Help us get to over 4,000 biographies in 2018.

If you know of a past magician not listed in MagicPedia, start a New Biography for them or Email us your suggestion.

Grover George

From Magicpedia, the free online encyclopedia for magicians by magicians.
Jump to: navigation, search
Grover George
BornAugust 18, 1887
Zanesville, Ohio
DiedSeptember 14, 1958 (age 71)

Grover George (1887 -1958) toured South and Central America during the time when Howard Thurston was the dominate magician in the United States. He returned to the United States where he performed in second rate venues until he eventually returned to South America.


Born in Zanesville Ohio, he got interested in magic at an early age. He performed his first magic show for a school in his hometown and eventually put himself through college by performing magic. In the 1920's George decided to step up his game by upgrading his show and taking it to the larger first class theaters. He purchased the equipment and rights William "Doc" Nixon's act called 'Hong Kong Mysteries' and then formed the Mysteries Production Company. A young Paul Rosini was taken on as an assistant around 1923. He struggled with an American Tour because Howard Thurston, fearing competition, told theaters that if they booked George, they would not ever have Thurston on their stage again.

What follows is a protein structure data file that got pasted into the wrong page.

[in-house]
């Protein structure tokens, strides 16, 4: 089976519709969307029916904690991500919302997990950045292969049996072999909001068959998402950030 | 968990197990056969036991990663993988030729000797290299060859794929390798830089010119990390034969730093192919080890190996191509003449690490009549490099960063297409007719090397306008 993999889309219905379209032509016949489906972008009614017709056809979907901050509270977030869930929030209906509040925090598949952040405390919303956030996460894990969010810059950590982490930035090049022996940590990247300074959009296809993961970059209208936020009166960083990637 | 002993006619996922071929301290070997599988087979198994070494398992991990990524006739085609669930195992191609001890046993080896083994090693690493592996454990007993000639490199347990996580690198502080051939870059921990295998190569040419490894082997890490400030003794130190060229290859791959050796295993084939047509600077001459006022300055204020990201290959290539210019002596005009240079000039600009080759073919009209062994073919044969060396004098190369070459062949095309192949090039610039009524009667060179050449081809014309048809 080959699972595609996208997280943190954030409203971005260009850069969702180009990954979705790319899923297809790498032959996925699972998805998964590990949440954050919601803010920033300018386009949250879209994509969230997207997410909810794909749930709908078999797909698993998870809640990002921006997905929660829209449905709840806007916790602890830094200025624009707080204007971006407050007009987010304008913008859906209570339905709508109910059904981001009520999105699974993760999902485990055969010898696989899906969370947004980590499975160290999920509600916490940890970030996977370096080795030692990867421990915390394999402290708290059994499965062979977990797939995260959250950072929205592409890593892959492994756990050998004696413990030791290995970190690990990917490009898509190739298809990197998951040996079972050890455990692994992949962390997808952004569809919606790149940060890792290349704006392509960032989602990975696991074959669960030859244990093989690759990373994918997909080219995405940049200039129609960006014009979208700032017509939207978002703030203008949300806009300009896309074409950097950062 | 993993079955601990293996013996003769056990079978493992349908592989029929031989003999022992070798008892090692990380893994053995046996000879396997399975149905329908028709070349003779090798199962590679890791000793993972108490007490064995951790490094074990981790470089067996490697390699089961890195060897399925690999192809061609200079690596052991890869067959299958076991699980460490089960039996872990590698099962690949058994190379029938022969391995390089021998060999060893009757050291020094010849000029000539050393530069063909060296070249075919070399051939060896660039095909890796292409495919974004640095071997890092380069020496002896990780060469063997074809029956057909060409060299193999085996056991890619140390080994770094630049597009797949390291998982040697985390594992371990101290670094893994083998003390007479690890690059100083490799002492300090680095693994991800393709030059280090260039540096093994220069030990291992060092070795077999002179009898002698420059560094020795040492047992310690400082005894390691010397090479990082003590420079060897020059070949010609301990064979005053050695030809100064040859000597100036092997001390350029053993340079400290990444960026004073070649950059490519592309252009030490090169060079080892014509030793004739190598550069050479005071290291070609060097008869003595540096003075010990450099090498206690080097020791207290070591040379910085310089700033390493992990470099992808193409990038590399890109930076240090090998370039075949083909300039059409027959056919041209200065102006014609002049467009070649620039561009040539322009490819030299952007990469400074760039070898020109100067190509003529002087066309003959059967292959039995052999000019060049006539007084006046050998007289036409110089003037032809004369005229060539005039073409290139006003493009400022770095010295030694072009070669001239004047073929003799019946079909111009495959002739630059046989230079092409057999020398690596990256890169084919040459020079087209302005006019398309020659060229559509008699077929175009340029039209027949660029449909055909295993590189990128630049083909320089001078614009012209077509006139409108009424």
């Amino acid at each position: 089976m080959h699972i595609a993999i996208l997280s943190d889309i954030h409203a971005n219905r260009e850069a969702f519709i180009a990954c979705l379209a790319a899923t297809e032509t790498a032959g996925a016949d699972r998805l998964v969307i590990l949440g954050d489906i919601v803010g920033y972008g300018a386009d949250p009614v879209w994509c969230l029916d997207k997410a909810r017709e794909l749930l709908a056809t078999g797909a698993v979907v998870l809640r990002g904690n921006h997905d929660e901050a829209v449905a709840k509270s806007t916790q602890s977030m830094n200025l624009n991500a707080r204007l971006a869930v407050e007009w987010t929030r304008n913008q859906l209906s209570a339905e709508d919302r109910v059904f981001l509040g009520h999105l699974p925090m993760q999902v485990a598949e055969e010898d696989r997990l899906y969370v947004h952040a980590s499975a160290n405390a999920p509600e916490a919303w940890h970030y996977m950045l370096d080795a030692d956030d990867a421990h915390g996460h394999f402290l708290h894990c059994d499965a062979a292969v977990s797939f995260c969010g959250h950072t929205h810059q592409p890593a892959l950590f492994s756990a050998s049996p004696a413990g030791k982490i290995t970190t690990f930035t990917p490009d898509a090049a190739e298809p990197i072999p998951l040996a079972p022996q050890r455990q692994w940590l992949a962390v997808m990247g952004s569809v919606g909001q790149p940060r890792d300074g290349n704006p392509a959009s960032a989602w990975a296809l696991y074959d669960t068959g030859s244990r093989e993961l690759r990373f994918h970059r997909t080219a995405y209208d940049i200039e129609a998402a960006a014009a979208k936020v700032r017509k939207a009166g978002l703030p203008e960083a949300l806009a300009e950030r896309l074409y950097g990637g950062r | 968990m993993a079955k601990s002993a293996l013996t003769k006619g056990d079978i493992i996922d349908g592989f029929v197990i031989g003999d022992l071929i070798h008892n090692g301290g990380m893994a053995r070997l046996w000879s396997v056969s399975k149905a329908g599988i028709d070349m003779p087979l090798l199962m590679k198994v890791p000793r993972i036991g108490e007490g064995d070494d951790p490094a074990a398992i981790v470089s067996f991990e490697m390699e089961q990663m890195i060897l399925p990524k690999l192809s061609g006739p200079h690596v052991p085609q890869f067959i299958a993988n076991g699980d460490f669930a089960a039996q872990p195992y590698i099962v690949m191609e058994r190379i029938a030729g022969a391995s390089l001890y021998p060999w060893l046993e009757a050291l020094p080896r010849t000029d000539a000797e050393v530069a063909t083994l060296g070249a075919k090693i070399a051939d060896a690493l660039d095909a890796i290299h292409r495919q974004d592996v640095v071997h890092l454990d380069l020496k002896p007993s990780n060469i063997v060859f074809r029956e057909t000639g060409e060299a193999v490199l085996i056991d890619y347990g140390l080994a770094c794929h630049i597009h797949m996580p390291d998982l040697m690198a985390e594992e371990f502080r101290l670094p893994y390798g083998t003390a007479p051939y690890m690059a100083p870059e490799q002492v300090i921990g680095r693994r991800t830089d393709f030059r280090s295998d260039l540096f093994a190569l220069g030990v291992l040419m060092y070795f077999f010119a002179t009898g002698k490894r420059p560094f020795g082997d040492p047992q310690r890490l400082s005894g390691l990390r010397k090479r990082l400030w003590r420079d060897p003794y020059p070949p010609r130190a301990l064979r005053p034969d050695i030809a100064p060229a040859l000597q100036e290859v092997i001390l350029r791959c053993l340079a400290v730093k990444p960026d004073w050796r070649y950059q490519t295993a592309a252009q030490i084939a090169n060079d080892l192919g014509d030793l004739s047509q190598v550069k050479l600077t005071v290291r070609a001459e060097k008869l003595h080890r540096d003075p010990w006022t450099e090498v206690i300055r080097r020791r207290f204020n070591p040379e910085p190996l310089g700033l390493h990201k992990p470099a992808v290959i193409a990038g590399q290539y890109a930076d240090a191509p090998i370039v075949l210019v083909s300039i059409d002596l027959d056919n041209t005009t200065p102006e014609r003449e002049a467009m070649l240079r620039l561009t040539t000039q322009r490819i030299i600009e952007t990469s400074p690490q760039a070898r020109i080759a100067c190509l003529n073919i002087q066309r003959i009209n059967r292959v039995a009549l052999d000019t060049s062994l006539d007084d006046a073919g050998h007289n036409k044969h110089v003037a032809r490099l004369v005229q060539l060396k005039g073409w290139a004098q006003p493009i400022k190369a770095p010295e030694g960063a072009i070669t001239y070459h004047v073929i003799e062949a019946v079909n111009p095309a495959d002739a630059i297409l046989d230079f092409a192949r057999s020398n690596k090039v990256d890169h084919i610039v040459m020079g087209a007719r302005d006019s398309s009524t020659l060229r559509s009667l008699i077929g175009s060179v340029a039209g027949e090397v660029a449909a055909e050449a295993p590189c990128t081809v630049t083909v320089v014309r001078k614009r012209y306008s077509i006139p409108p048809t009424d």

In 1924, Grover George decided to embark on a South American Tour starting with Cuba and then Central and South America. His tour was a huge success. He returned to the United States in 1929 and performed in second rate venues until he eventually returned to South America. George retired in Sao Paulo, Brazil to run a successful business manufacturing projection machines for theaters and was also involved in Brazilian TV.

Due to the fact his American Tour never panned out, his posters remained at the Otis Litho Company and were later purchased by magic dealer George Heaney. In the 1980s, the posters were discovered in a barn in Wisconsin. Today Grover George's memory survives due to his magnificent posters.